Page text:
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Hyaluronic Acid Serum

Many companies sell hyaluronic acid serum as a skin topical. Hyaluronic acid serum is supposed to plump the skin and diminish wrinkles. Other companies sell HA as an oral supplement or as an injectable. Hyaluronic acid serum has a few uses besides cosmetics. Yale researches incorporated hyaluronic acid for fertility . A doctor might prescribe injections of hyaluronic acid into the knee to improve mobility. Tissue engineers are investigating ways to use hyaluronic acid in the creation of cartilage and bone.

 

Applications for Hyaluronic Acid

Tissue

Application

Skin

Reducing the Appearance of Wrinkles

Cartilage

Mobility, Tissue Engineering

Bone Marrow

Tissue Engineering

Cosmetic Uses for Hyaluronic Acid Serum
Many companies advertise HA as a beauty product. Sometimes it is sold as a hyaluronic acid serum that customers rub into the skin. Other times it is sold as a capsule that the customer ingests. Hylaform gel ® is an injected form of hyaluronic acid. It is injected right under the skin to temporarily reduce the appearance of wrinkles. Over time, the injected hyaluronic acid breaks down and the body absorbs it. Consumers need to keep going back for more injections if they depend on Hylaform gel ® for wrinkle reduction.

Joint and Bone Uses for Hyaluronic Acid Serum
A doctor might prescribe injections of hyaluronic acid to alleviate joint pain. Synvisc-One® was designed to reduce joint pain. The Synvisc One website advertises that one injection can relieve pain for up to six months. Always consult a medical professional before starting any injection regiment.

Because cartilage takes such a long time to heal naturally, biologists at the University of Pennsylvania investigated ways to fill in damaged sections of cartilages with engineered tissue. When tissue engineers build a tissue, they begin with a matrix which acts as a scaffold for the cells to cling to. Then they seed the matrix with partially developed cells. These cells attach to the matrix and differentiate into the specialized cells of the developed tissue. Researchers at the University of Pennsylvania studied how well certain immature cells behave in a hyaluronic acid matrix. The cells differentiated into the mature cells of cartilage and started producing the chemicals that make up the bulk of cartilage. A second study by this group measured how strongly cartilage made with this method would integrate into existing cartilage and how the density of the hyaluronic acid affects integration.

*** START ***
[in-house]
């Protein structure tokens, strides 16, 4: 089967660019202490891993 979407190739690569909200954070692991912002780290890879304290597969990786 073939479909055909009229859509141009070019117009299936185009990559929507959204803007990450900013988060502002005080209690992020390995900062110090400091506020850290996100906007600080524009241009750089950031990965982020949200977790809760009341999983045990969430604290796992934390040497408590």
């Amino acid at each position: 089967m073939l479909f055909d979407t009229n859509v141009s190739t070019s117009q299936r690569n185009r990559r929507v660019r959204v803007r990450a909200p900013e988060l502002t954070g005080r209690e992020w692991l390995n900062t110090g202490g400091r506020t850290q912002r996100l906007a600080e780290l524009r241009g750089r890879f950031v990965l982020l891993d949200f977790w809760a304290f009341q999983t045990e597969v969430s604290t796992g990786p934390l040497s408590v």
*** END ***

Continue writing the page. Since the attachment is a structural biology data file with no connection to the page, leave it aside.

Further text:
Cartilage is not the only engineered tissue that uses hyaluronic acid. Researchers at the University of Texas used a matrix of hyaluronic acid and a second polymer to simulate bone marrow. They seeded this matrix with cells that had the potential to become blood cells. Analysis of the gene expression in the cells indicated that they differentiated some but that they would not differentiate all the way into the desired blood cells.

Hyaluronic acid has many applications ranging from tissue scaffold to beauty product. Tissue engineers rely on hyaluronic acid when they create artificial tissues. Some people have injections of hyaluronic acid to help with mobility or to temporarily diminish wrinkles. Hyaluronic acid is also sold as an oral supplement or as a hyaluronic acid serum that can be rubbed into the skin.

References:

1. Summary of Safety and Effectiveness Data for Intra-articular Hyaluronic Acid. Food and Drug Administration
http://www.accessdata.fda.gov/cdrh_docs/pdf/P940015S012b.pdf

2. Hylaform® gel Explained. Food and Drug Administration
http://www.accessdata.fda.gov/cdrh_docs/pdf3/P030032d.pdf

3. Sperm-Hyaluronic Acid Interaction: Assessment of Male Fertility and Selection of Mature Sperm for ICSI. Ob/GYN Quarterly
Yale University School of Medicine
http://www.med.yale.edu/obgyn/advancing/summer08/spermhyaluronic.html

4. Translation of Engineered Cartilage: In Vitro Evaluation of Integration Capacity of MSC-Based Constructs. Penn Medicine
University of Pennsylvania
http://www.med.upenn.edu/orl/people/mauck/Resources/Final/cartintegration.pdf

5. Development of Hyaluronic Acid - poly(ethylene glycol) hydrogels towards hematopoietic differentiation of mouse embryonic stem cells. Digital Depository
University of Texas
http://repositories.lib.utexas.edu/handle/2152/ETD-UT-2009-08-313

6. Synvisc One. Genzyme Corporation
http://www.synviscone.com/